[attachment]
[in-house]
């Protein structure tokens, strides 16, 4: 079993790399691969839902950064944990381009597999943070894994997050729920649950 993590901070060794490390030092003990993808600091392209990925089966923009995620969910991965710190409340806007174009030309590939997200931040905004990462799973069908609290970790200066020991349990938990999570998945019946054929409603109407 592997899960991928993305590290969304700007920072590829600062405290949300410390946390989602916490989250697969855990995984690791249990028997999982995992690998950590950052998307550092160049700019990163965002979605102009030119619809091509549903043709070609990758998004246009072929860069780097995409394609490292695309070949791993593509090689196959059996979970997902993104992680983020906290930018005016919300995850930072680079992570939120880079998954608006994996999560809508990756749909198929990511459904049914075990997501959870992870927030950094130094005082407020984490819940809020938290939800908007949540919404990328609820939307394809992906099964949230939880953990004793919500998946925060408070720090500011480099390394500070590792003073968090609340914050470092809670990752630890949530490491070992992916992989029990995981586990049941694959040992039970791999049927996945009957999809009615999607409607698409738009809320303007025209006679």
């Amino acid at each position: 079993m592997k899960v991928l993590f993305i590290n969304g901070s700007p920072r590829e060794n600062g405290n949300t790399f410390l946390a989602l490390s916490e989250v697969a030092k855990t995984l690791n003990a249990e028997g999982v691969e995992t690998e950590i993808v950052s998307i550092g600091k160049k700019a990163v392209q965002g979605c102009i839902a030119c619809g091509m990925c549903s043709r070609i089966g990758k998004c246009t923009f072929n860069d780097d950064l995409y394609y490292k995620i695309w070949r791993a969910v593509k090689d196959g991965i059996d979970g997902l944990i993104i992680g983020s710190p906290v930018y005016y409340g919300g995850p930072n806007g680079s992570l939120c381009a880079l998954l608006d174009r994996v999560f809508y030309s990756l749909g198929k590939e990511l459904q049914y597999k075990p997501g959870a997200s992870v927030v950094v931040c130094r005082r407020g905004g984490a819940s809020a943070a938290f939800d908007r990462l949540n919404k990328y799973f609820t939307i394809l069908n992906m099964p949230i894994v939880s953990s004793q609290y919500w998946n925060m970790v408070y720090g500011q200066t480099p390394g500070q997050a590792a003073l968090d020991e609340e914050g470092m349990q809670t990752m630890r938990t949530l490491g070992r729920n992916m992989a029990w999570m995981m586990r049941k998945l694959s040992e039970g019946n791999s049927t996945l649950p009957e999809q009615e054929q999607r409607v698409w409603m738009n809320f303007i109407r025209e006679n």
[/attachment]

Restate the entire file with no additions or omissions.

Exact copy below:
[in-house]
């Protein structure tokens, strides 16, 4: 079993790399691969839902950064944990381009597999943070894994997050729920649950 993590901070060794490390030092003990993808600091392209990925089966923009995620969910991965710190409340806007174009030309590939997200931040905004990462799973069908609290970790200066020991349990938990999570998945019946054929409603109407 592997899960991928993305590290969304700007920072590829600062405290949300410390946390989602916490989250697969855990995984690791249990028997999982995992690998950590950052998307550092160049700019990163965002979605102009030119619809091509549903043709070609990758998004246009072929860069780097995409394609490292695309070949791993593509090689196959059996979970997902993104992680983020906290930018005016919300995850930072680079992570939120880079998954608006994996999560809508990756749909198929990511459904049914075990997501959870992870927030950094130094005082407020984490819940809020938290939800908007949540919404990328609820939307394809992906099964949230939880953990004793919500998946925060408070720090500011480099390394500070590792003073968090609340914050470092809670990752630890949530490491070992992916992989029990995981586990049941694959040992039970791999049927996945009957999809009615999607409607698409738009809320303007025209006679």
């Amino acid at each position: 079993m592997k899960v991928l993590f993305i590290n969304g901070s700007p920072r590829e060794n600062g405290n949300t790399f410390l946390a989602l490390s916490e989250v697969a030092k855990t995984l690791n003990a249990e028997g999982v691969e995992t690998e950590i993808v950052s998307i550092g600091k160049k700019a990163v392209q965002g979605c102009i839902a030119c619809g091509m990925c549903s043709r070609i089966g990758k998004c246009t923009f072929n860069d780097d950064l995409y394609y490292k995620i695309w070949r791993a969910v593509k090689d196959g991965i059996d979970g997902l944990i993104i992680g983020s710190p906290v930018y005016y409340g919300g995850p930072n806007g680079s992570l939120c381009a880079l998954l608006d174009r994996v999560f809508y030309s990756l749909g198929k590939e990511l459904q049914y597999k075990p997501g959870a997200s992870v927030v950094v931040c130094r005082r407020g905004g984490a819940s809020a943070a938290f939800d908007r990462l949540n919404k990328y799973f609820t939307i394809l069908n992906m099964p949230i894994v939880s953990s004793q609290y919500w998946n925060m970790v408070y720090g500011q200066t480099p390394g500070q997050a590792a003073l968090d020991e609340e914050g470092m349990q809670t990752m630890r938990t949530l490491g070992r729920n992916m992989a029990w999570m995981m586990r049941k998945l694959s040992e039970g019946n791999s049927t996945l649950p009957e999809q009615e054929q999607r409607v698409w409603m738009n809320f303007i109407r025209e006679n």